Mr. Stark, you stated that you did not see as any primary objective of national health insurance modifying or changing the present health care system. Yet all of you in your testimony, I believe, in one way or another have recognized that the prepaid health care of the health insurance system that we have now has certainly militated toward

Second, it seems to me that the present system has militated toward undereffective use of facilities in the area of preventive care. Our health insurance system now, it seems to me, really does not emphasize attempts to get into the very necessary area of preventive care, and it seems to me this is very important in terms of cost control, in addition to being important in terms of accepting our responsibility for delivering important health care.

I would like any comments you have on this as to whether you feel that moving our insurance system so that we can deliver, encourage, and give equitable access for preventive care is important, for one thing for cost control; and if you feel we can do that or if you feel maybe my statement is wrong, maybe you would state your disagreement.

Mr. STARK. No; I might disagree with you in saying that the prepaid system has created more health care delivery problems. I would think this would be an incentive to provide less unnecessary care than might otherwise be the case.

The incentive is that the opportunity to keep one out of the hospital is certainly going to reduce the cost of that care to the benefit of the provider.

The fact that preventive medicine, whatever that term means, could be practiced more effectively with the added incentive of keeping the person out of the hospital; the factor of health maintenance, education in proper health care, all of these things I think stand a better chance actually of being provided under a prepaid insurance program than otherwise.



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Mrs. Keys. Now, Mr. Stark, when I say prepaid care, I am not talking about the HMO, which is a tremendous asset, but I mean the insurance system we have, or have had in the past which I feel has not encouraged the kind of preventive care.

Mr. STARK. If you are just talking about payment of insurance premium, yes, I think that has rather encouraged it and because of the way this has been tempered, the insurance policy covers one when he goes into a hospital, the most expensive modality of care.

I think the other which is now coming into the fore was given first impetus by advent of medicare, which is the outpatient services, the clinical services which are almost nonexistent in terms of the total health care picture in being provided by insurance.

Alternatives to the inhospital care, if they could be provided by insurance in a more wide useful way would tend then to reduce the overall costs and do all of those things which you are hoping for under a good system of preventive care. Mrs. Keys. Do you think that could be the objective of NHI?

Mr. STARK. I think definitely it should be a strong part of an NHI program.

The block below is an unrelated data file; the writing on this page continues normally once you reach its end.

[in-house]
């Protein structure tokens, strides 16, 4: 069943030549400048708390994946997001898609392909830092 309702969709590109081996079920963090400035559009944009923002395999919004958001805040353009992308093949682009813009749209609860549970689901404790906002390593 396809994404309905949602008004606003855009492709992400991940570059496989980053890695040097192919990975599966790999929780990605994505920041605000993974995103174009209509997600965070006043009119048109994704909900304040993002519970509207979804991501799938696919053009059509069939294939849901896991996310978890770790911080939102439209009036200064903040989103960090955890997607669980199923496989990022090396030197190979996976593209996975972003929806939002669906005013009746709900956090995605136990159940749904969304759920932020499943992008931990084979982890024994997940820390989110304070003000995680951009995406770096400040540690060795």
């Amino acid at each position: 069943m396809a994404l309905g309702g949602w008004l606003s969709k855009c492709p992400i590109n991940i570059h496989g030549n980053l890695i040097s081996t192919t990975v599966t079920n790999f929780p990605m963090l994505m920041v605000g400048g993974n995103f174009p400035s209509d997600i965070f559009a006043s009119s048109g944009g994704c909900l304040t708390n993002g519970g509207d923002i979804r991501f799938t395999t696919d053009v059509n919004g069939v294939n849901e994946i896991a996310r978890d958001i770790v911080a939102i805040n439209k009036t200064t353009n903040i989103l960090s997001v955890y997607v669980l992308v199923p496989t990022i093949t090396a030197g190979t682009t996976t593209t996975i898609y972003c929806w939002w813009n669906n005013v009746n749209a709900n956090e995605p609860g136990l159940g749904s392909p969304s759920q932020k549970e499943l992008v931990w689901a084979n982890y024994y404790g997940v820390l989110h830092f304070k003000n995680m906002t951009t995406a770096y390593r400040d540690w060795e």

Mr. THOMPSON. I would like to comment on that, too, Mrs. Keys.

I think the matching of the concept of very broad care, preventive care, even though everybody in the room would differ as to the definition of preventive care, but the broad-based preventive care, in seeing that in terms of cold cost effectiveness fly in conflict with each other.

There are certain maladies that afflict us in society where annual physicals and other procedures have some real advantages. I would suggest to you that the concept that we can economically-and I am separating that from the human side—but economically somehow save substantial sums within society by reason of repetitive physicals, whatever you might wish, I really think is an illusion.

I give you a small example, the argument made to me frequently that insurers should cover genetic counseling and that we should provide that as a benefit to get the public to go through that process since the birth of an abnormal child is not only costly, but of course dramatically affects a family from an emotional standpoint.

In the cold hard sense—I hate to put it this way—but in the cold hard sense of analyzing whether that makes sense or not, most of the studies, definitive studies will show, not dissimilar from we in society, that even high risk couples identified by reason of a child having been born that was abnormal, or by something within their genetic history that demonstrates that, about 50 percent of the people having been advised of the risk ignore it.

I am a typical example of that to the extent of having twice had ulcers but I, like half the persons in this room, refuse to change personal habits to properly respond to the issue of preventive care.

I do not think we in society are prepared to do that, unfortunately. So I am troubled by matching those two concepts and assuming they will work together.

Mrs. KEYS. I am not talking about cybernetics, I am talking about the mother having the freedom to take her children to the doctor in early vears by knowing that she can afford to do that and that they can have the proper health habits, proper health education, proper immunizations, and treatment necessary in preventing costly medical prob